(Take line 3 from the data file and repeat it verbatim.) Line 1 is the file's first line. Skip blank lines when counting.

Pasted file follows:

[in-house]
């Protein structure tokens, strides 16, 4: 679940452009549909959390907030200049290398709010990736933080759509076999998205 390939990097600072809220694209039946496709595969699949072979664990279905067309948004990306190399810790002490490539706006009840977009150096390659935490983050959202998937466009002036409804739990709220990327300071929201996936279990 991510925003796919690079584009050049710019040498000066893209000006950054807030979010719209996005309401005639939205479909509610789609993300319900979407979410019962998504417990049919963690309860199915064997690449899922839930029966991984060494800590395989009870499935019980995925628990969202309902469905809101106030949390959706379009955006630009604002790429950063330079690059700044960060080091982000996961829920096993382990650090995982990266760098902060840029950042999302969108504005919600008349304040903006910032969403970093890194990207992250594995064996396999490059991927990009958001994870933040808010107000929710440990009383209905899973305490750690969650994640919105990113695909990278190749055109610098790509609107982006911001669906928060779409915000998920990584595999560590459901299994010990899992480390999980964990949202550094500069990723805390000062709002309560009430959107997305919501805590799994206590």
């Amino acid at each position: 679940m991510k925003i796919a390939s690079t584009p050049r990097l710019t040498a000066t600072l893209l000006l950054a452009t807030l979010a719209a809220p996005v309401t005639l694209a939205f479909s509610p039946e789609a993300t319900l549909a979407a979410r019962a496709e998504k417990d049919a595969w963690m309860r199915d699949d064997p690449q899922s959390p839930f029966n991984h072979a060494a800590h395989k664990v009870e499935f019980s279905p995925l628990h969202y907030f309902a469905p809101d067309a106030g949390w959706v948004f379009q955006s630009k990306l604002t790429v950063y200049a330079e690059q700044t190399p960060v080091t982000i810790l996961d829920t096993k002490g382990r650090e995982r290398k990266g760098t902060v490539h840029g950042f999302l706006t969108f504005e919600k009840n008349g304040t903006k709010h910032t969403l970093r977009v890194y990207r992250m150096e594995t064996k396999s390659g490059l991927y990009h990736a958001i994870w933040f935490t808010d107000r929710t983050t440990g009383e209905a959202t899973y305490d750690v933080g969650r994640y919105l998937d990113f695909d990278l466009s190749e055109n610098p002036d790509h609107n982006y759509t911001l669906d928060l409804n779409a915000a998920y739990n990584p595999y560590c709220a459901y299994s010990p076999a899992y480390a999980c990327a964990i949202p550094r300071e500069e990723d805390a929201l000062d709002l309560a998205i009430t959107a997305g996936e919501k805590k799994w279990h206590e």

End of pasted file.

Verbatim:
């Amino acid at each position: 679940m991510k925003i796919a390939s690079t584009p050049r990097l710019t040498a000066t600072l893209l000006l950054a452009t807030l979010a719209a809220p996005v309401t005639l694209a939205f479909s509610p039946e789609a993300t319900l549909a979407a979410r019962a496709e998504k417990d049919a595969w963690m309860r199915d699949d064997p690449q899922s959390p839930f029966n991984h072979a060494a800590h395989k664990v009870e499935f019980s279905p995925l628990h969202y907030f309902a469905p809101d067309a106030g949390w959706v948004f379009q955006s630009k990306l604002t790429v950063y200049a330079e690059q700044t190399p960060v080091t982000i810790l996961d829920t096993k002490g382990r650090e995982r290398k990266g760098t902060v490539h840029g950042f999302l706006t969108f504005e919600k009840n008349g304040t903006k709010h910032t969403l970093r977009v890194y990207r992250m150096e594995t064996k396999s390659g490059l991927y990009h990736a958001i994870w933040f935490t808010d107000r929710t983050t440990g009383e209905a959202t899973y305490d750690v933080g969650r994640y919105l998937d990113f695909d990278l466009s190749e055109n610098p002036d790509h609107n982006y759509t911001l669906d928060l409804n779409a915000a998920y739990n990584p595999y560590c709220a459901y299994s010990p076999a899992y480390a999980c990327a964990i949202p550094r300071e500069e990723d805390a929201l000062d709002l309560a998205i009430t959107a997305g996936e919501k805590k799994w279990h206590e």